Needmoresleep Wed 27-Feb-19 07:10:11

1. A chair on the shower. If there is someone selling second hand disability aids nearby you should be able to pick one up cheaply.

2. A timetabled slot. At one point I was driving a 200 mile round trip each week. I would offer to take my mum out for tea, but 'only if she had a shower first'. Lots of moaning and accusations I was a bully, but we got there. (It was essential as otherwise I think she may have been asked to leave her sheltered housing.)

3. Are there reasons why she is not showering. Partly for my mum it was that she struggled with getting the water temperature right.

4. Eventually a local care agency found me someone who had the pursuasive knack. (Previously carers would simply write in the book 'refused a shower'.) It was life changing. In an hours call on a Monday the carer would get my mum seated in the shower, quickly get her bed stripped and dirty clothes in the laundry and clean clothes laid out.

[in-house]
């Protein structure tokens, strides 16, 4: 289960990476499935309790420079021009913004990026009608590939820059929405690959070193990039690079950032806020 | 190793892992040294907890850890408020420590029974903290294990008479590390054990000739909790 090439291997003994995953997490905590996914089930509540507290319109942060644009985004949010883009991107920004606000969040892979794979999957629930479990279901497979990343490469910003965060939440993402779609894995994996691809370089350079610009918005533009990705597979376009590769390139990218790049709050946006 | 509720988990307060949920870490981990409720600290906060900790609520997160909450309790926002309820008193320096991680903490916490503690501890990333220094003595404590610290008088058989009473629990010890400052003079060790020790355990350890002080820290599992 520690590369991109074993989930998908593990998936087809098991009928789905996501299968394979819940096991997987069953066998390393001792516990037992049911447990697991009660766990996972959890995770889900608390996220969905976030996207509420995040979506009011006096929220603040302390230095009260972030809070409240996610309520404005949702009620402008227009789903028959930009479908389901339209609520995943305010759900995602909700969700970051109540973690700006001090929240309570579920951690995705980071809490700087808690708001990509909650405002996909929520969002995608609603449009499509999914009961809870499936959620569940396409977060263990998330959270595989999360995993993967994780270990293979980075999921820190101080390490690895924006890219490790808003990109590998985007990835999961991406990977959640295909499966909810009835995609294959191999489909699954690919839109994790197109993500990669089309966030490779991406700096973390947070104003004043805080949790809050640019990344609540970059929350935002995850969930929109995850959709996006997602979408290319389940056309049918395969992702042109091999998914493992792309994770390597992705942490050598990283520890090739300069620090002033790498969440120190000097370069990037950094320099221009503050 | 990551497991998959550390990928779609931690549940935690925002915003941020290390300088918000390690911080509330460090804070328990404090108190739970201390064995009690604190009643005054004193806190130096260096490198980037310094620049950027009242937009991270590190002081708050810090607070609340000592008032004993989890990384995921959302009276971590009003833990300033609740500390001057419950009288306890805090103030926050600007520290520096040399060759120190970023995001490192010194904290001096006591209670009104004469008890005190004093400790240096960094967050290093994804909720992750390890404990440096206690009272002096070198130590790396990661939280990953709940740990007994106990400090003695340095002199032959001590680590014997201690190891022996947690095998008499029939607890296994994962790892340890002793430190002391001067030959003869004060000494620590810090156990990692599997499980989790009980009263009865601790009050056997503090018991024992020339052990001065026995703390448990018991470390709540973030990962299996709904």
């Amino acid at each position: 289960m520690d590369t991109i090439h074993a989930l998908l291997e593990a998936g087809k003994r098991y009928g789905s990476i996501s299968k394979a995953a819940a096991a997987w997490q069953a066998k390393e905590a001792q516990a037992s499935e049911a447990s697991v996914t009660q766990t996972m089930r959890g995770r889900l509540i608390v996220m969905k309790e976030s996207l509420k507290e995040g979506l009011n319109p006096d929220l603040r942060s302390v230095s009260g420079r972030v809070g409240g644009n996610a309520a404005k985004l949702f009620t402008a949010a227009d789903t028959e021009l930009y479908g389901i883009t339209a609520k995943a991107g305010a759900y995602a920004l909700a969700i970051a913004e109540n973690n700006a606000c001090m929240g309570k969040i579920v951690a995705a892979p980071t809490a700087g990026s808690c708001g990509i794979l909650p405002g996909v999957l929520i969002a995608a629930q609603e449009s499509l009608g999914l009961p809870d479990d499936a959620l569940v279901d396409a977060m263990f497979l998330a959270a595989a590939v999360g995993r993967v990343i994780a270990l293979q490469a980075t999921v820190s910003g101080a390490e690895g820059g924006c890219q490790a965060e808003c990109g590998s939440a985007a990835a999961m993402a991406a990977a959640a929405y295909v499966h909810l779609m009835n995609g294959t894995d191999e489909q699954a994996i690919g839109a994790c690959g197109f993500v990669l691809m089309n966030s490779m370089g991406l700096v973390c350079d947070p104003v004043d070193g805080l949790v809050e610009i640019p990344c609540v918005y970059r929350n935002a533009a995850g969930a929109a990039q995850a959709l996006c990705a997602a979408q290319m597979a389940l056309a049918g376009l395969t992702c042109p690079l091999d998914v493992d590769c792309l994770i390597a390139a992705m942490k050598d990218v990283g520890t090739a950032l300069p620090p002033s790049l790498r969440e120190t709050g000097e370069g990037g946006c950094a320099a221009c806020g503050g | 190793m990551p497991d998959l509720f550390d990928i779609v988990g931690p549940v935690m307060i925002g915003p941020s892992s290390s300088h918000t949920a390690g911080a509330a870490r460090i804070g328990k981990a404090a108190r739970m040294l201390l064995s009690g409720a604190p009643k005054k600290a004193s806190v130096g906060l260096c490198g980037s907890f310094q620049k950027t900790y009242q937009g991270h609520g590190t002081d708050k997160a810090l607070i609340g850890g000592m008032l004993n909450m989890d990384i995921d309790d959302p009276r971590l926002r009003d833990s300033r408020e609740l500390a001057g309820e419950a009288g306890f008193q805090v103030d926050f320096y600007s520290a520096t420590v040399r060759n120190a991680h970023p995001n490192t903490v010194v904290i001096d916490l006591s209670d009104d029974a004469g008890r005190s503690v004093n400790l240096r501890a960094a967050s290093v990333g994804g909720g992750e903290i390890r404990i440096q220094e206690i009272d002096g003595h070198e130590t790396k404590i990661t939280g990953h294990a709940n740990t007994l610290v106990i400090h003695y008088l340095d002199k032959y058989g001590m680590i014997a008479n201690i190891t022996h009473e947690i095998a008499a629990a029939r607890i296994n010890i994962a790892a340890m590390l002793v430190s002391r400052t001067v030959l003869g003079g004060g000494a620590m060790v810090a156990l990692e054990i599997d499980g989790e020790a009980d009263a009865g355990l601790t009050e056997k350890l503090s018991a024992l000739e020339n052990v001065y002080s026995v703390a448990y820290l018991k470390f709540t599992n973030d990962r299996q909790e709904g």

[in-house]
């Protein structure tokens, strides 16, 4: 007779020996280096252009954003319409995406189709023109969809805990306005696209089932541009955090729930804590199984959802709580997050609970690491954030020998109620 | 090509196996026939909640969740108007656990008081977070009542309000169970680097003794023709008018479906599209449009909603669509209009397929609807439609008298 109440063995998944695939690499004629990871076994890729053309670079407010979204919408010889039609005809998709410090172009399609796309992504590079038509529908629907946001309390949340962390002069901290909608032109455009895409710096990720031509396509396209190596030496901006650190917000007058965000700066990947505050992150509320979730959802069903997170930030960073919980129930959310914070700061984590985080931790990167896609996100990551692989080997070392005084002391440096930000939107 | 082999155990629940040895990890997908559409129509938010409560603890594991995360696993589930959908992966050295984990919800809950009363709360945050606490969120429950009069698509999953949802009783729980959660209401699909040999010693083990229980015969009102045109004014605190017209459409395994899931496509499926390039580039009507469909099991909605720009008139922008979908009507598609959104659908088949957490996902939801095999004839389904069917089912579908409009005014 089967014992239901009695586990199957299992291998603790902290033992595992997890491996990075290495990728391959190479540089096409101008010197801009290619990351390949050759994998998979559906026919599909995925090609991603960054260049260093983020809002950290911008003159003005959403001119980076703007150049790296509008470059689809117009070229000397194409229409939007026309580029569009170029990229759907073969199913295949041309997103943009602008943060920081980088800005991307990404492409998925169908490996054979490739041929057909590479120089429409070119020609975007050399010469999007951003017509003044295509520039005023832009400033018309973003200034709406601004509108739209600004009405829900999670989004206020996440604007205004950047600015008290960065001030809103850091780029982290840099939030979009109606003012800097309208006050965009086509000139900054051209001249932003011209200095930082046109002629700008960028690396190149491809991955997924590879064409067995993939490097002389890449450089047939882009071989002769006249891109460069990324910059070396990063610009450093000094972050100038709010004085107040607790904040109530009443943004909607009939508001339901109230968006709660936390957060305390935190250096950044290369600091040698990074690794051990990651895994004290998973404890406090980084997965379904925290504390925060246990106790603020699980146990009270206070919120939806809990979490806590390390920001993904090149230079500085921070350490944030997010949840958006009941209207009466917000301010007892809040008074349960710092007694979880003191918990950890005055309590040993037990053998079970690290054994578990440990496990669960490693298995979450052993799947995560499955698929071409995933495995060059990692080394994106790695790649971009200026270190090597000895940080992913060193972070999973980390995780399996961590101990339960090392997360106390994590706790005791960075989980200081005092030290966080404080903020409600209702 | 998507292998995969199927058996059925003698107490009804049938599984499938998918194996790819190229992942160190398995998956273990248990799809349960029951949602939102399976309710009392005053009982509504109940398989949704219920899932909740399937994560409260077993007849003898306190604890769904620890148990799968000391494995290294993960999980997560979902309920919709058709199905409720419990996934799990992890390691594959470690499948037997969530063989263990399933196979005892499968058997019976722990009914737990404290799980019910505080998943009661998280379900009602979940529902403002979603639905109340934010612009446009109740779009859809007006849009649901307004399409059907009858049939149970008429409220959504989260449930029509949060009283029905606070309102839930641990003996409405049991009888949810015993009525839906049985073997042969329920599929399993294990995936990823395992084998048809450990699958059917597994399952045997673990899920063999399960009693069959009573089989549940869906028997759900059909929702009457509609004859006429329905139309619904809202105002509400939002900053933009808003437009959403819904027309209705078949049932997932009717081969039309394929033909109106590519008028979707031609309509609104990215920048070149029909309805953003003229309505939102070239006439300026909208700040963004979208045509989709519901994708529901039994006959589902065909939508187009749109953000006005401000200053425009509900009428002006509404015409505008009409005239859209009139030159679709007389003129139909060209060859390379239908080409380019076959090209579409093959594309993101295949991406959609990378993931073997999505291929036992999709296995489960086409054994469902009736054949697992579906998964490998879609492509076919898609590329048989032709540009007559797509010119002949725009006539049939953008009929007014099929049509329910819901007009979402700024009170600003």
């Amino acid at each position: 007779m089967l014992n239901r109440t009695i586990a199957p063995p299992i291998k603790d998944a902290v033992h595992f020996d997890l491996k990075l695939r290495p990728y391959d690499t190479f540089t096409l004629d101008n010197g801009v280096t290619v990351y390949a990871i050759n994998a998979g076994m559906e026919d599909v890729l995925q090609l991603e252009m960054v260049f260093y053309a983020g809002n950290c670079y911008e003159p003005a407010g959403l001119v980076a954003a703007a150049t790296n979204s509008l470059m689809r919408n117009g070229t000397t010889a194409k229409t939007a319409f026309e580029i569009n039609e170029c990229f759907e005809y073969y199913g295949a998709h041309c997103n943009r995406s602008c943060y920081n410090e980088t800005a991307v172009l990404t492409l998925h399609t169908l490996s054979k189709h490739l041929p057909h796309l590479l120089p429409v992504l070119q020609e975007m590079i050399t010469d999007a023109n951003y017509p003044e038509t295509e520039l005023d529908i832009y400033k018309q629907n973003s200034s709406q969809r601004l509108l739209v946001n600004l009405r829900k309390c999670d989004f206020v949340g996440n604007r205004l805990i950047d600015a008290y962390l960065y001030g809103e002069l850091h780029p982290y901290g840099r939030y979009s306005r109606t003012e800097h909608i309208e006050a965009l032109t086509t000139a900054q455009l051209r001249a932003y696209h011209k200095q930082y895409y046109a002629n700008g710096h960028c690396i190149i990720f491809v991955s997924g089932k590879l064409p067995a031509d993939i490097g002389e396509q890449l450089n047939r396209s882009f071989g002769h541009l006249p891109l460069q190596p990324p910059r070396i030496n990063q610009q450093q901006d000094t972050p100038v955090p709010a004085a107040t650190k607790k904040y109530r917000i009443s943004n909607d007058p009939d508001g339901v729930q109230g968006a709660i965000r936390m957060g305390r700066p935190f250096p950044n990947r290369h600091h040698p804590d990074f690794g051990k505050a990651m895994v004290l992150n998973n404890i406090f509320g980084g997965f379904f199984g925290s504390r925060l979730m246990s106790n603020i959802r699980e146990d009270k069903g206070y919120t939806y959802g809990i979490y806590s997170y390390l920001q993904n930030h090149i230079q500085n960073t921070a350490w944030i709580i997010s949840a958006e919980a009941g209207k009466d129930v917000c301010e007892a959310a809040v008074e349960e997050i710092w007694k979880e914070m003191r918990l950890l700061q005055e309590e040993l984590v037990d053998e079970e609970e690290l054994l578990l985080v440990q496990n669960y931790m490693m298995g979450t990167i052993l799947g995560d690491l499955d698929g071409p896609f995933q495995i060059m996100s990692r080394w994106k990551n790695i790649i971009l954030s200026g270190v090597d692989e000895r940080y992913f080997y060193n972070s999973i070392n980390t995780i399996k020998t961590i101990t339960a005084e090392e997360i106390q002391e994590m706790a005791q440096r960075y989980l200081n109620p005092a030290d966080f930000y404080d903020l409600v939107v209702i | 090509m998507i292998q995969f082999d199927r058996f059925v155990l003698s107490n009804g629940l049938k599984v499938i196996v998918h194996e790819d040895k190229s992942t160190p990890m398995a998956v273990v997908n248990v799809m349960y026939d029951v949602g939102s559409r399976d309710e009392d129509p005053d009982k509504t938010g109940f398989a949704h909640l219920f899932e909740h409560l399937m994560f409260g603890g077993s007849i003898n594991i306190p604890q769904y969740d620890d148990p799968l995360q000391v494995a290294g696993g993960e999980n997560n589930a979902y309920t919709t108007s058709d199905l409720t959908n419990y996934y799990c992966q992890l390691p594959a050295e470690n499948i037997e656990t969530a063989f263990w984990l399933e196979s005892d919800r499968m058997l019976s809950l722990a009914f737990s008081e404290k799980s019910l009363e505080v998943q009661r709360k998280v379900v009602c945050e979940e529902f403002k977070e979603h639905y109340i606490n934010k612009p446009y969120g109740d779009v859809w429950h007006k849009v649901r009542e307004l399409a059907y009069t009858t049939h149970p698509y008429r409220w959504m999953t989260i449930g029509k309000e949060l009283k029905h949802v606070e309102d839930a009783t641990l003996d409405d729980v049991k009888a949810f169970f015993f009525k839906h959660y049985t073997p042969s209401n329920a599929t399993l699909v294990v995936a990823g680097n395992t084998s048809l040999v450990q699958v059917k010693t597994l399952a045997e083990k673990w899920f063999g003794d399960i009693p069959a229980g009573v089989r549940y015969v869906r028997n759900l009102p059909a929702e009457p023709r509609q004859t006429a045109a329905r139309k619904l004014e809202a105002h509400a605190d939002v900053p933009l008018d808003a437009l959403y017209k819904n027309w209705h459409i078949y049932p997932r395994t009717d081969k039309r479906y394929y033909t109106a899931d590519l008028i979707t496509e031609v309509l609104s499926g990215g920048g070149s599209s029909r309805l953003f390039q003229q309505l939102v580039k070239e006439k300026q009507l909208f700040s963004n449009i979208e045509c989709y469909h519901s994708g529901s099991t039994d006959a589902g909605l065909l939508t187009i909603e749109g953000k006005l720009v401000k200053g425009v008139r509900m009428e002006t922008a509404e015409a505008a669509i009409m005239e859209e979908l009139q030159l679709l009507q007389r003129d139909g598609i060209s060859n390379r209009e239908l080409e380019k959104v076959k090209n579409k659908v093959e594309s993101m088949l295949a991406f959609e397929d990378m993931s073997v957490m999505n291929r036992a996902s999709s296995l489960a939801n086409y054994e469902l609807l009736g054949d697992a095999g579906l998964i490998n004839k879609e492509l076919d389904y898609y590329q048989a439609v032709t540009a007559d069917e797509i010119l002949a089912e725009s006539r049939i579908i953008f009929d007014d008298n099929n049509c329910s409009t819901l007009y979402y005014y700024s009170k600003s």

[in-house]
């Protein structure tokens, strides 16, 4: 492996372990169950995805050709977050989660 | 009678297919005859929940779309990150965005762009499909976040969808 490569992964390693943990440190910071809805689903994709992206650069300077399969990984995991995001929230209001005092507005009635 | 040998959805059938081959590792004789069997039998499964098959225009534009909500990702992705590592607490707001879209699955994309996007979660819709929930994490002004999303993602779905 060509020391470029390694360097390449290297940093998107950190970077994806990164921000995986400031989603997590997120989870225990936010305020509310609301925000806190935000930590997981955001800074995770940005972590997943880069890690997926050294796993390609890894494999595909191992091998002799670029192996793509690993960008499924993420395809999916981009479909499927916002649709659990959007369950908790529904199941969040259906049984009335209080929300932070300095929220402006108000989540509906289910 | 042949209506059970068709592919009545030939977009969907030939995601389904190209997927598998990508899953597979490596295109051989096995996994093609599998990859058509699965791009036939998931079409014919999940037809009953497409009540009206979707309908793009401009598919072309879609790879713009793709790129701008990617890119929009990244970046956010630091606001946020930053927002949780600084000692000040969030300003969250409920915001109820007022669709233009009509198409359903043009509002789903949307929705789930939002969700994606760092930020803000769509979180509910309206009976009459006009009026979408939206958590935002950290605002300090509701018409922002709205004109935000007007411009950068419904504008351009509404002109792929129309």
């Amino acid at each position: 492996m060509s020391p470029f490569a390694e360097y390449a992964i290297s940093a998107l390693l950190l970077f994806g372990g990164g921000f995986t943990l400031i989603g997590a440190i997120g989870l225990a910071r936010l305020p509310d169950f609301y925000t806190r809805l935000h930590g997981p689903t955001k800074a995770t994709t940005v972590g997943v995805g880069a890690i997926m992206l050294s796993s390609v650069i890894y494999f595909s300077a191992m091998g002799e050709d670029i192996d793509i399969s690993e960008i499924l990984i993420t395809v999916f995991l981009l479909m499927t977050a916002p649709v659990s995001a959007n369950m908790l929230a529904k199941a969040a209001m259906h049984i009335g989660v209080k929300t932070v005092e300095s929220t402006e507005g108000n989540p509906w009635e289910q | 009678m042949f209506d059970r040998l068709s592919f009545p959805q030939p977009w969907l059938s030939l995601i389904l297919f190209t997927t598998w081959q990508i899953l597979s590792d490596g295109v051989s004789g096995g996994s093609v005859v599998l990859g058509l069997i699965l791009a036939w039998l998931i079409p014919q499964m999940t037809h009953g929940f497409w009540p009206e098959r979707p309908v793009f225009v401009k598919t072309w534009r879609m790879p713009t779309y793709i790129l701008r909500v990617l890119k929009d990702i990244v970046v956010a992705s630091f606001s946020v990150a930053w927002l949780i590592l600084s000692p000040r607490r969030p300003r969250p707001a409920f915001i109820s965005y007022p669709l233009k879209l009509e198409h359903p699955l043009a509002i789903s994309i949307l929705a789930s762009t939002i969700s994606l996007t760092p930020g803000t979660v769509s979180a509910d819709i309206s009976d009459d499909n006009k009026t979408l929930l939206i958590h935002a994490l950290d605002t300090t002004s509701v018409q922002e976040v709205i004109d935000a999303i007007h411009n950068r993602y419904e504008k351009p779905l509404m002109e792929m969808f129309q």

The same carer now comes in daily so a shower routine is engrained, but once a week at least kept smells under control.

Good luck.

smurfy2015 Thu 07-Mar-19 15:51:46

As a temporary introduction to getting clean every day, how about cleansing foam and shampoo caps. This will start the process

I add some links but I do not work for this company but I use these products when needed

www.completecareshop.co.uk/personal-care/aids-for-hair-washing/no-rinse-shampoo-cap

www.completecareshop.co.uk/continence-care/incontinence-wipes/vernacare-senset-cleansing-foam-case-of-12